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Plum Love:

Fancier Financiers: 

One year ago:

Poppy Seed Pluot Financiers {Gluten-Free}

These little buttery cakes could really be topped with any fruit: berries, figs, nectarines, apricots, plums, peaches, cherries, pears, or poached quince, to name a bunch. Smallish pluots, sliced thinly, fit perfectly atop muffin-sized cakes, and they bake into jammy, glazed slices, their tartness offsetting the sweet cakes. 

Steeping poppy seeds in the warm butter helps to draw out their mysterious, nutty flavor. They give the finished cakes a crunch that I find completely addictive. If you prefer, you can make this with almond flour in place of the sliced almonds (use the weight measurement for accuracy) and mix the batter by hand in a large bowl. If gluten isn't an issue, you can replace the flours with 1/2 cup all-purpose or whole wheat flour, taking care to agitate the batter minimally so as not to develop the glutens. If gluten is an issue, be sure to use certified gluten-free ingredients (particularly oat flour and sugars).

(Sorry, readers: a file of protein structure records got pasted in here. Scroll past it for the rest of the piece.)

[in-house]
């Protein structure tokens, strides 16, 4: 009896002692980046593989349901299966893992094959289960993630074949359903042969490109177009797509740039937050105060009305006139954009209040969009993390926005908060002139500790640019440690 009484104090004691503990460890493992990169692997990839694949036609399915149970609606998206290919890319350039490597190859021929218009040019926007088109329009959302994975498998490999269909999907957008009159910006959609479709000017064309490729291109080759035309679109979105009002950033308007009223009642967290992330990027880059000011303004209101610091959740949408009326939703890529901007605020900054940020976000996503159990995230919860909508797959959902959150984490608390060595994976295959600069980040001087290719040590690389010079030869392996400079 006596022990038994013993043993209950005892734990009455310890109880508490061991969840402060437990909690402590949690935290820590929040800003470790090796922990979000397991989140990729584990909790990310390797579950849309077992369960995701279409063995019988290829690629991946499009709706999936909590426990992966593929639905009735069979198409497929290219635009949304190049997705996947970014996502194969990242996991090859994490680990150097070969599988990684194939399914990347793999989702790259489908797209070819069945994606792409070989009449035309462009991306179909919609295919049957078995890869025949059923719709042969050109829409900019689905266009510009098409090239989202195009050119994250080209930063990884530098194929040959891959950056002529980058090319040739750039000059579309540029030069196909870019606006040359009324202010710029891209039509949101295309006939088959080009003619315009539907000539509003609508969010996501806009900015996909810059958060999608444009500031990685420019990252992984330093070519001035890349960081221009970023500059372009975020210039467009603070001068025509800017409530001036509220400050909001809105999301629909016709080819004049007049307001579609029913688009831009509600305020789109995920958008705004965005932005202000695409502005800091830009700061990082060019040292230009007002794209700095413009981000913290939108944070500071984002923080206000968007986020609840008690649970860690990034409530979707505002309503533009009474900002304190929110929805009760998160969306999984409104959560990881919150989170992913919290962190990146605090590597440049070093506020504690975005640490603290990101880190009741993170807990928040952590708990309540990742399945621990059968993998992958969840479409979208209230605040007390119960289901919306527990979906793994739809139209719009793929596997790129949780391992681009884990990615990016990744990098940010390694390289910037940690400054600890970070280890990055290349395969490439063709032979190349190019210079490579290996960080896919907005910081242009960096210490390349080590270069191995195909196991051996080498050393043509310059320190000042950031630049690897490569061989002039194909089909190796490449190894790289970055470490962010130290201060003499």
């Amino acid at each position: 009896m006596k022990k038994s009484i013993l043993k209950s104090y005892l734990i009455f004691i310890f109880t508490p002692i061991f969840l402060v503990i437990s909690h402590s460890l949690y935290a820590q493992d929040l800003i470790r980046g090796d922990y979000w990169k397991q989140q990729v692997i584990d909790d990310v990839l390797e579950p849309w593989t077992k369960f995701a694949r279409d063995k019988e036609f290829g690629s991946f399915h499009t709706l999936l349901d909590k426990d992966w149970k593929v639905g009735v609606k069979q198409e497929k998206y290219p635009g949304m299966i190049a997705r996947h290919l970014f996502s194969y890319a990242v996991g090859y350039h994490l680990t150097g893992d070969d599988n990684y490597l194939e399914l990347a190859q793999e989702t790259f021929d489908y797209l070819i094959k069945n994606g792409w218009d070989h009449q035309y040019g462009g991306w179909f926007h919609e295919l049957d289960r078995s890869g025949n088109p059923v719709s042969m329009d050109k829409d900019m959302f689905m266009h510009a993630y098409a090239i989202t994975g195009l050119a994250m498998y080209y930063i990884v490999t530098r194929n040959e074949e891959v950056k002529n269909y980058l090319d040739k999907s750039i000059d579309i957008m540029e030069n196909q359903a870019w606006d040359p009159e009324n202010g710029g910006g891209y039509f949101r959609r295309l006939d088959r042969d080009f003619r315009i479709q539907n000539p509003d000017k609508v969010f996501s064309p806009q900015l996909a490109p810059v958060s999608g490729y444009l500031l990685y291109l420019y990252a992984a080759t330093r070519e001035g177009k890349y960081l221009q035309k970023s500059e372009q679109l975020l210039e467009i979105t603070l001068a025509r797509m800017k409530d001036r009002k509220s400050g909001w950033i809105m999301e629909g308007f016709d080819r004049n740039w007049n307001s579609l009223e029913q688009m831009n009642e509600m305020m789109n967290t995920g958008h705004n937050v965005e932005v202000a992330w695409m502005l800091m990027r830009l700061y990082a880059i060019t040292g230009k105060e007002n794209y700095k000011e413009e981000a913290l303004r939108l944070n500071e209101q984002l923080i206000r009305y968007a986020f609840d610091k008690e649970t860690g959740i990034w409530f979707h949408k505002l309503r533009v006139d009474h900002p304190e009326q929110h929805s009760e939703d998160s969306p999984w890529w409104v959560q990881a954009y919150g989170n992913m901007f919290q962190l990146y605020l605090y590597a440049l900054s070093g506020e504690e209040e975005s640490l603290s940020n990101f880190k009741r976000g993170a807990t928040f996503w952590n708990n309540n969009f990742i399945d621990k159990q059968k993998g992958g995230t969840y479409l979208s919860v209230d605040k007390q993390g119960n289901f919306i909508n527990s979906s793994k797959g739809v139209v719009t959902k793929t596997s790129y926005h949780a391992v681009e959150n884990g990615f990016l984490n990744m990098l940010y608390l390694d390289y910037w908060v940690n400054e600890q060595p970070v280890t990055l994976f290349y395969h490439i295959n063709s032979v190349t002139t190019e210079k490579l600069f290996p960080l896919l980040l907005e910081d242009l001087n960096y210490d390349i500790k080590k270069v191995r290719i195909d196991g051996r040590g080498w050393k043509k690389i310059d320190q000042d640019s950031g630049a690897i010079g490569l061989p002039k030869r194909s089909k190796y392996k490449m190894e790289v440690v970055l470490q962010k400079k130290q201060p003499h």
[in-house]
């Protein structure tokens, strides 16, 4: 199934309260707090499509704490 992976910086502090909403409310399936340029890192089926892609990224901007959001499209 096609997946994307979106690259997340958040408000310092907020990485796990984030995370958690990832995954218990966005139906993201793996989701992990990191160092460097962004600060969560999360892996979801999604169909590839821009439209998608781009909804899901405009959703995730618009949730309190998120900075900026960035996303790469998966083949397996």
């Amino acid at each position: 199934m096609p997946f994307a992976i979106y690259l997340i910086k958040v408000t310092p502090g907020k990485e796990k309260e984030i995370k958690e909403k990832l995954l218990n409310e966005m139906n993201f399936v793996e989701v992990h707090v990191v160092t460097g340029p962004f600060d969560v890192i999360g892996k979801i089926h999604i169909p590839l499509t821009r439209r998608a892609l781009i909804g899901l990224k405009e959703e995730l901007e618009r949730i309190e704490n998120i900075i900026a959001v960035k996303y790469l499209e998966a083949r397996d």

This batter uses 5 large egg whites. Whites keep for up to a week or two in the refrigerator, or they can be frozen for several months. If you're starting with whole eggs, use the yolks in an ice cream or custard such as crème caramel or crème brulée. The financier batter can keep airtight and refrigerated for several days if you don't wish to bake them all at once. The finished cakes are best the day of baking, but will keep for a day or two at room temperature, or longer refrigerated. Brush the plums with a bit of warm honey or plum jam if you wish to restore their sheen.

All ounce measurements are by weight. 

Makes 12 small but rich cakes

1 1/2 sticks (.75 cup / 6 ounces / 170 grams) unsalted butter
1 vanilla bean, split lengthwise and scraped
3 tablespoons (1 ounce / 30 grams) poppy seeds
3/4 cup (2.25 ounces / 65 grams) sliced almonds (or whole or slivered almonds)